Malaysia transgenders win bid to overturn Islamic law against cross dressing

Transgender activist Nisha Ayub (right) greets her colleague outside the court of appeals in Putrajaya on Nov 7, 2014. Three Malaysian transgender women on Friday won their landmark bid to overturn an Islamic anti-cross dressing law in the conservati
Transgender activist Nisha Ayub (right) greets her colleague outside the court of appeals in Putrajaya on Nov 7, 2014. Three Malaysian transgender women on Friday won their landmark bid to overturn an Islamic anti-cross dressing law in the conservative Muslim-majority nation. -- PHOTO: AFP

PUTRAJAYA, Malaysia (AFP) - Three Malaysian transgender women on Friday won their landmark bid to overturn an Islamic anti-cross dressing law in the conservative Muslim-majority nation.

A three-judge appeals court panel ruled that the provision of southern Negri Sembilan state that bars Muslim men from dressing as women was unconstitutional, saying it "deprives the appellants of the right to live with dignity". "It has the effect of denying the appellants and other sufferers of GID (gender identity disorder) to move freely in public places... This is degrading oppressive and inhumane," judge Hishamudin Yunus said.

The verdict overturns a 2012 lower court ruling, which had dismissed the challenge by the three appellants - Muslims who were born male but identify as women - over their arrest four years ago under the law.

Malaysia has a double track court system with state Islamic laws governing civil matters for Muslims, who account for 60 per cent of the country's 30 million people. Under state Islamic laws, men dressing or acting as women is punishable by up to three years in jail. Some Malaysian states also outlaw cross-dressing by women.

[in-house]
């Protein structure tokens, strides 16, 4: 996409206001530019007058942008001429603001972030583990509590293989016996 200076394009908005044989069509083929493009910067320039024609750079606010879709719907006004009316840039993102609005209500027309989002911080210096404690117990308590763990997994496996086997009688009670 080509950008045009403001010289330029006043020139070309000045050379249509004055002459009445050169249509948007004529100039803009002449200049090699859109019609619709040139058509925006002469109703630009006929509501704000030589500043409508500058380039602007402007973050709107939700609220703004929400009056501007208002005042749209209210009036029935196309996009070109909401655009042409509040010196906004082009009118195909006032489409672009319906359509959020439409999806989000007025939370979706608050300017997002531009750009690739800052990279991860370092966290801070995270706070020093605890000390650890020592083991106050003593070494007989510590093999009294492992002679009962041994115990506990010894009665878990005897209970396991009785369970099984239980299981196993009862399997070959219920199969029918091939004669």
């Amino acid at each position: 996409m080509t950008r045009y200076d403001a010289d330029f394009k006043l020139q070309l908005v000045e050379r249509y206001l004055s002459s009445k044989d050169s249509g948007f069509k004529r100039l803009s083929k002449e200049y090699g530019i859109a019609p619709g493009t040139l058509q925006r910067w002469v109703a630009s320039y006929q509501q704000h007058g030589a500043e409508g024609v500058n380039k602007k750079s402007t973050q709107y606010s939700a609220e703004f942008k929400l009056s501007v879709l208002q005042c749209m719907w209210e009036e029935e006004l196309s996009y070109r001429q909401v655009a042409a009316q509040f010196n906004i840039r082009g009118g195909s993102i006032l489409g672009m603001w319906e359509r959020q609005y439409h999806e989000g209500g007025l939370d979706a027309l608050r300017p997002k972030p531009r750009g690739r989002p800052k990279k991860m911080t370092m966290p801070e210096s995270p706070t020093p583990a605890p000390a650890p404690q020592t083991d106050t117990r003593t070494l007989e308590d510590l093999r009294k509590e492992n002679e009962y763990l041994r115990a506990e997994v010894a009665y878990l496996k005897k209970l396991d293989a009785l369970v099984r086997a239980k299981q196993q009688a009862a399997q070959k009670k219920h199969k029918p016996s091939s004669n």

Mr Aston Paiva, the plaintiffs' lawyer, said the ruling could be used to challenge any arrest of transgender people throughout Malaysia.

"It's quite historic... This will be a precedent... This court binds all other high courts," Mr Paiva said.

A Negri Sembilan state legal advisor declined comment on whether his side would seek to appeal the verdict to a higher court.

The three plaintiffs were not in court.

The case is the first attempt to overturn the prohibition on cross-dressing in the Southeast Asian nation, where homosexuality and transgender lifestyles remain taboo.

Human Rights Watch in September called on the government to repeal all laws that criminalise transgender lifestyles after the United States-based group found that they face systematic and constant repression, harassment, mistreatment, social ostracism and "risk arrest every day".

Human Rights Watch said in a report that transgender people in Malaysia face worsening persecution due to the steady rise of conservative Islamic attitudes.

The abuses include arrest, physical and sexual assault and extortion by authorities, public shaming by forcing transgender women to strip off their clothing in public, and barriers to healthcare, employment and education.

The authorities face no accountability in their treatment of transgender people, the report said.